The concept of working from home and telecommuting has not yet become as widespread as it could, but having people working from home, either permanently, or on some days of the week, has the potential to save both money and environmental impact. A worker who is at home has more time to work during the day, is less stressed by travelling or commuting, and does not use fossil fuels or create carbon dioxide emissions getting to work.
Is Your Home Office Energy Efficient?
If you have taken the plunge to work at home or are about to, it will pay to spend a little time thinking about the equipment you need and how you use it. By careful organisation and buying a few key pieces of equipment, and bearing in mind the energy efficiency of new equipment that you buy, you can reduce the extra power that you will use when you are working at home all day.
Lighting and the Home Office
A key factor in being able to work comfortably, no matter what you do, is to get the lighting right. If you don’t use a computer but work on documents or projects you need to get as much light as possible and it makes sense to position your work space near to a large window if possible. Having a spotlight or reading light on for many hours of the day will be expensive. If you have to work after dark, that’s fair enough, but using low energy bulbs and lighting is a must.
If you work predominantly on a computer, it is important to be able to see documents on your desk but the light must not be too bright to conflict with the computer screen. Make sure that your desk is positioned so that sunlight does not fall on the monitor, or shine into your eyes. If possible, having a large window is good for heating on sunny but cold days, but you will also need a heat reflecting blind to sunny and hot days and for times of the day when the sun intrudes.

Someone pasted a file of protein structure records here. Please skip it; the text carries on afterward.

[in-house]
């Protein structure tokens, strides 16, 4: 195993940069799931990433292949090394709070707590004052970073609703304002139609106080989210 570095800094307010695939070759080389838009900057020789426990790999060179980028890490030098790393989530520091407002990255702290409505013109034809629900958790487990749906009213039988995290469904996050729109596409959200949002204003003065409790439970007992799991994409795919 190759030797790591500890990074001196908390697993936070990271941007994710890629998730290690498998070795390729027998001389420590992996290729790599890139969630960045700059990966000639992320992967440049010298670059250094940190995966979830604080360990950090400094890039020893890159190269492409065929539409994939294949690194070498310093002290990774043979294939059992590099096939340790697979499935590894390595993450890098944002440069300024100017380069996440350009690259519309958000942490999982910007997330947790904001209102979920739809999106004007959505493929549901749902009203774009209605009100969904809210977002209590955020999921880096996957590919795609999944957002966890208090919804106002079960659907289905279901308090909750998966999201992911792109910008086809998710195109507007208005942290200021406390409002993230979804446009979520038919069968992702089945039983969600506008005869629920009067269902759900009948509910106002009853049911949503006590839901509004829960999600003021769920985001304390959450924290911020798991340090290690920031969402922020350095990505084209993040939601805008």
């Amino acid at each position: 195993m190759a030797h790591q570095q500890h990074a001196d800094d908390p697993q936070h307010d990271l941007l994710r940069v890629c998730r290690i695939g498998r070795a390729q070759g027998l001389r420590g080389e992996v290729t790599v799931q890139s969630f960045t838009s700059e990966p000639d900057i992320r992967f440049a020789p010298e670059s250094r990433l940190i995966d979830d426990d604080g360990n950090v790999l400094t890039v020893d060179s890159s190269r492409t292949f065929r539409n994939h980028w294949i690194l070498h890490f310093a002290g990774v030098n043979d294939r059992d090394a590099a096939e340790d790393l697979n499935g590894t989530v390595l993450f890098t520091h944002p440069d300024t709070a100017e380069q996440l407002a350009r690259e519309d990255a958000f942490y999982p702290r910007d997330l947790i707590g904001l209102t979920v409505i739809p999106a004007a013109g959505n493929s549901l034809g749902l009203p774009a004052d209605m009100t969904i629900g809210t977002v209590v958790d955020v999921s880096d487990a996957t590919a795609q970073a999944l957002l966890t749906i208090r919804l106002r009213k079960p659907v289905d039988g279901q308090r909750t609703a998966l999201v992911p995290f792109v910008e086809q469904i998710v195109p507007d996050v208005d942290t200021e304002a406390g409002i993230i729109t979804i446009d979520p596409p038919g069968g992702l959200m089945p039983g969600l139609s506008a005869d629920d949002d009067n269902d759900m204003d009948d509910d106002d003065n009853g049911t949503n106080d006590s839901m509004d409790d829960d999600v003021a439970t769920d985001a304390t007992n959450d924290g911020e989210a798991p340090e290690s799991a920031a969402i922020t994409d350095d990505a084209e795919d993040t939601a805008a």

Low Energy Equipment
Appliances and equipment now all have energy ratings and you need to shop around for the equipment that uses the least energy. Then, you need to think carefully about usage and remember that computer equipment can drain a lot of electricity when in standby mode, or when adapters are simply just plugged in. You can waste a lot of energy by leaving computer equipment on all night and on days when you are not in your office.
Contrary to some people’s belief, leaving computers on does not extend their life. This used to be true for large mainframe computers, but the opposite is the case for modern PCs, which can overheat and burn out the motherboard if they are on all the time.
Turning Equipment Off – Get Automated
It is difficult to remember to keep switching things off when you might have a dozen different electrical items in your office – a couple of lights, a computer, a printer, a monitor, an internet box, a phone, a fax… the list goes on. It pays to invest in a good power surge adapter system and plug it into one wall socket so that all the equipment can be turned off with just one switch. It is now possible to by intelligent sockets with remote controls so that inaccessible sockets can be turned off remotely. Making shut down as easy as possible will mean that you are more likely to do it.
The Way You Work
If you work at home you have flexibility and there will be times you need to work late but, as mentioned above, making good use of natural light when its available will reduce bills. If you can use a laptop rather than a tower computer, this can also save money as laptops use less energy per hour. It is possible to get laptops with very large screens now but if you prefer, you can set up a work station for your laptop and plug it into a cordless full size keyboard, cordless mouse and full size flat screen monitor. When you want to work on the go, just unplug the laptop – it still takes up far less space compared to a tower, and is more convenient. Working this way is ideal if you work at home some days but need to be in the office on others.